Two Problems with the Levy Swap and Three Solutions
Problem 1: A part of the McCleary ‘fix’ was the ‘levy swap’. The state is using property taxes to pay for education across the state and has limited how much a school district can collect from property taxes through voter approved levies. In areas like Vancouver, where the voters are very supportive of our schools, the local school district is now getting less of that property tax money while taxpayers are paying the same (or in some instances even more).
Problem 2: While some of that property tax money is coming back to Vancouver Public Schools it is not comparable to what it would have been before the levy swap. While the overall operating budget for Vancouver Public Schools is larger than ever, it is not as large as was projected nor comparable to what we are used to.
Solution 1: Get the state legislature to address this issue and offer a short term fix during the 2020 legislative session. The bad news is that the next biennial budget session isn’t until 2021, which feels like a long way off to get a longer term solution for this issue.
Solution 2: Ask the voters to approve another levy. This would definitely increase the operating budget for our district. The problem with this is the increased the tax burden on our community. With a lot of questions and conversations about affordable housing, seniors being able to age in place, and fixing our homelessness problem asking to raise the cost of housing is tough and asking voters to increase their property taxes is going to be difficult. What the current board is proposing would be an increase of approximately $350 annually for the ‘average’ home in the district, and I know for some of our families that is a lot of money.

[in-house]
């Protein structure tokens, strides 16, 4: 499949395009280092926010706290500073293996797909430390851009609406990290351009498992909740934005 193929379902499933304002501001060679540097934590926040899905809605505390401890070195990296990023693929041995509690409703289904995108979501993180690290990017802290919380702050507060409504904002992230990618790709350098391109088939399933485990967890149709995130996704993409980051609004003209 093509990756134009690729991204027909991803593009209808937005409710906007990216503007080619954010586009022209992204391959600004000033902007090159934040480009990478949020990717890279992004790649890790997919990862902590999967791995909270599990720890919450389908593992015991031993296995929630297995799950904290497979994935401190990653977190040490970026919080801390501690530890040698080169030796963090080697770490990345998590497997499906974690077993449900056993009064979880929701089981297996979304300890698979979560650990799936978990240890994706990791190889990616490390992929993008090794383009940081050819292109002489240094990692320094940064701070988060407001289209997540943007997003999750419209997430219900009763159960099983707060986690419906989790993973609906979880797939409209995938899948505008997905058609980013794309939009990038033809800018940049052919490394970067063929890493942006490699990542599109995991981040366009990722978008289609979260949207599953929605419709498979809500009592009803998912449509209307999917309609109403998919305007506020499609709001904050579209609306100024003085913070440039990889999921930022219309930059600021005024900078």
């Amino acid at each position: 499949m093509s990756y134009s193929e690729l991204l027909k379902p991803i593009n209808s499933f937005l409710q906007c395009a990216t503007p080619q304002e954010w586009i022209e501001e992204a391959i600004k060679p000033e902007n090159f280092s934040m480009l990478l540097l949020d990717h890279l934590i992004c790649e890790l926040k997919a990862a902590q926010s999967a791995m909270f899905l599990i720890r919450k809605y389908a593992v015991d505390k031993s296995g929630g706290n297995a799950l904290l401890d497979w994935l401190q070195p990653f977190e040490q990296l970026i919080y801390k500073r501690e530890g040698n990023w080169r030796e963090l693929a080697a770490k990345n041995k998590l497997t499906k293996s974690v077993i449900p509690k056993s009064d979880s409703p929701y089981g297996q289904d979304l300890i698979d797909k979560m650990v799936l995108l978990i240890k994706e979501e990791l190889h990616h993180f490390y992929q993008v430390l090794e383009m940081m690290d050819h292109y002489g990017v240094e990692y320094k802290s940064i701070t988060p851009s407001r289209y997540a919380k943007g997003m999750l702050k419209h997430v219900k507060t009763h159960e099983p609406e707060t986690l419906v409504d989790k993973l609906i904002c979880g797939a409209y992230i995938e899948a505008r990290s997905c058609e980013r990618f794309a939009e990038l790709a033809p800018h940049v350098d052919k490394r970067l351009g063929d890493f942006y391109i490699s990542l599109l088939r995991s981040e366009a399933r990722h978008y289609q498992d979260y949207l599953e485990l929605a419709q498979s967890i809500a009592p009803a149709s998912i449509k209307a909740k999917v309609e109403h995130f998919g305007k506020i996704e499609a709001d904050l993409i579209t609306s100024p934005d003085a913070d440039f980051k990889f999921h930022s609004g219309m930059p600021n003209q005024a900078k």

Solution 3: Realign our budget to match what the state is giving us while meeting the needs of our students. This would mean having conversations and honest involvement with our community. This would mean changing assumptions of how things are done in the district. This would mean looking for creative solutions and being critical of the budget. And it would definitely mean making tough decisions.
The real answer to these problems is going to be a mix of all three solutions and it isn’t going to be an easy fix. I know I’m ready to get to work, to have conversations, to ask tough questions and to make hard choices.